My name is Aria Tsoulouhas, and I am a junior studying Jewish Studies and Classics (Greek). I grew up in Cary, North Carolina, but both of my parents went to the U of I for graduate school, so I decided to follow in their footsteps!
I initially began my studies as a Comparative Literature major, but I decided to take A History of Judaism with Dr. Dov Weiss during the first semester of my freshman year, and I quickly fell in love with the study of Jewish thought and theology. Professor Weiss is infectiously enthusiastic about his field and, in many ways, I have him to thank for sparking my interest in Jewish Studies. I have since taken many classes with him, including Introductory Readings of the Talmud, Medieval Jewish Thought, and A History of Early Judaism. Of these classes, I believe Introductory Readings of the Talmud was my favorite. We studied the Tractate Sanhedrin, with our primary area of focus being the stubborn and rebellious son, or the ben sorer umoreh. I won’t spoil the answer to the question of when a stubborn and rebellious son is liable to the punishment of a stubborn of a rebellious son, but I can tell you that it’s quite the curveball. I thoroughly enjoyed piecing together the halakha behind the baraitoth and the arguments of various rabbis, analyzing rabbinic interpretations of biblical passages, and pointing out contradictions and inconsistencies within the text. I would take another Talmud class in a heartbeat.
My time as a Jewish Studies major has also been defined by my study of Hebrew, both Biblical and modern. I took my first semester of Biblical Hebrew with Dr. Bruce Rosenstock, whose penchant for song made the class infinitely more enjoyable (I can still sing the first five verses of Genesis to the tune of the song “Bereshit” by the Moshav Band). Biblical Hebrew is both beautiful and vexing, and my experience as a Jewish Studies major is continually enriched by my ability to read the Tankah in its original form. I have also taken modern Hebrew with Dr. Sara Feldman, and I have loved every minute of it. There really is nothing like the experience of learning a revived language, and it’s always fascinating to see the characteristics modern Hebrew shares with some European languages. For all the aforementioned reasons, I am eager to advance my knowledge of both Biblical and modern Hebrew, as they are both gateways to the world of Jewish Studies.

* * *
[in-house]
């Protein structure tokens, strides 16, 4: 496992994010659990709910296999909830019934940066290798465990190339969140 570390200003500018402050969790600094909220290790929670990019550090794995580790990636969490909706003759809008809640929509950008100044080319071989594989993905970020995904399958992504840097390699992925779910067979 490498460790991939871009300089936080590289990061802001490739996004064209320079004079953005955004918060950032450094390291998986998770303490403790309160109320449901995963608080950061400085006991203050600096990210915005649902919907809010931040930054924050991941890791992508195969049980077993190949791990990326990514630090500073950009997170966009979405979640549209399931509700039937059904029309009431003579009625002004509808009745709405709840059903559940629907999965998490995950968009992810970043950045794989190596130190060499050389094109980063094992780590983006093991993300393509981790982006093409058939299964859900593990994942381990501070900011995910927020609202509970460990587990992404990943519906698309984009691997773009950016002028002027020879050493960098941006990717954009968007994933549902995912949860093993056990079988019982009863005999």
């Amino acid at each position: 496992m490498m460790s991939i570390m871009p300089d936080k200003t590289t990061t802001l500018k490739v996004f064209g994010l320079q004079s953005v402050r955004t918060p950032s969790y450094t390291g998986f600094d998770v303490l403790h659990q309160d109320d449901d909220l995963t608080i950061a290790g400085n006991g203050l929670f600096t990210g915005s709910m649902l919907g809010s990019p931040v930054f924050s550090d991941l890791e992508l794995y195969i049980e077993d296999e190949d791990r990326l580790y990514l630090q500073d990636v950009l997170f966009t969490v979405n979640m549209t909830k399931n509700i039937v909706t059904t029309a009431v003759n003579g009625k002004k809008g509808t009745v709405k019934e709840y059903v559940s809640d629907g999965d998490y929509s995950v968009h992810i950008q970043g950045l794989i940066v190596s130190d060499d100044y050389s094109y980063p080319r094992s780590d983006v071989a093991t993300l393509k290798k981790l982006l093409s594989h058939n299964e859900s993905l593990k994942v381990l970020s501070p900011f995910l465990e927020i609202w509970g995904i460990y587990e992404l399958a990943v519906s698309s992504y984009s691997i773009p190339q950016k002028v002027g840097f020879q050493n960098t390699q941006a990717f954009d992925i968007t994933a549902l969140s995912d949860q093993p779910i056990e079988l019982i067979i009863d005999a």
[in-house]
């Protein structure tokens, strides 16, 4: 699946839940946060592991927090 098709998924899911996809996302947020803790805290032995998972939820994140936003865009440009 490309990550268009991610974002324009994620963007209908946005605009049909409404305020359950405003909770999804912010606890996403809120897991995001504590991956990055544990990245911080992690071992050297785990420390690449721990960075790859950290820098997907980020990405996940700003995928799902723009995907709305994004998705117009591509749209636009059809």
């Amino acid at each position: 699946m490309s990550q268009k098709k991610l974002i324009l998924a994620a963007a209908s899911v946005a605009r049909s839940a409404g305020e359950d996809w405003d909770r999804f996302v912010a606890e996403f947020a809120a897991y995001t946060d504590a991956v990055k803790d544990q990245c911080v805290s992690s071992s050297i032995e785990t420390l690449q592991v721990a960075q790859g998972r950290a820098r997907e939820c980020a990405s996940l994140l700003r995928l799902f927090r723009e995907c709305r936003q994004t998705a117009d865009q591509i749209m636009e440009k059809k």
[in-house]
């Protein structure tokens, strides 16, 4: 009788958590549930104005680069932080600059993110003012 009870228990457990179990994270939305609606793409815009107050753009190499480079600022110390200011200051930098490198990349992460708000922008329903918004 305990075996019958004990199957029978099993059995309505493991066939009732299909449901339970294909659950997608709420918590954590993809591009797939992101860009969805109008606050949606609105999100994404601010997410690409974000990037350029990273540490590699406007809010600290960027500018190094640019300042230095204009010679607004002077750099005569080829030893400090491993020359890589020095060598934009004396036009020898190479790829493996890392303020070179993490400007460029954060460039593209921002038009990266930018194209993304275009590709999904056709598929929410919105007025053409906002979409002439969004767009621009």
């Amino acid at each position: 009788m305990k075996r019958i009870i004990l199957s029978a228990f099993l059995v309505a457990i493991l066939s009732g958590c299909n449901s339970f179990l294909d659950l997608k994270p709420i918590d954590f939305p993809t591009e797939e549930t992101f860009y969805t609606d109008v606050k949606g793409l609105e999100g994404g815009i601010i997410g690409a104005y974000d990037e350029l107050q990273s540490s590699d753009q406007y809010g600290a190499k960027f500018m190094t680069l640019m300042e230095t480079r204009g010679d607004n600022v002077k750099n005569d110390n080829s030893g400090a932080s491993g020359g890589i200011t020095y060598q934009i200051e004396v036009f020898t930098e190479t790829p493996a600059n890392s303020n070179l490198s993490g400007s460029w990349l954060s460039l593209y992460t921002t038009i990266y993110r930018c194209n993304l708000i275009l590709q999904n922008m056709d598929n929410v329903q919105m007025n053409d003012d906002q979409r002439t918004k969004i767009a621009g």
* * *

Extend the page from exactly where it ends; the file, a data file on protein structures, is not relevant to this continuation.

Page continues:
My primary interests in the field of Jewish Studies are Jewish theology, medieval Jewish thought, Kabbalistic thought (particularly Lurianic), Chasidic thought, and Judaism in the Graeco-Roman period. I feel that, thus far, my time as a Jewish Studies major at the U of I has pushed me towards a comprehensive and well-rounded understanding of Judaism and of the Jewish people. I am forever amazed by the boundless depth of the Jewish tradition, and I could not envision myself studying anything else.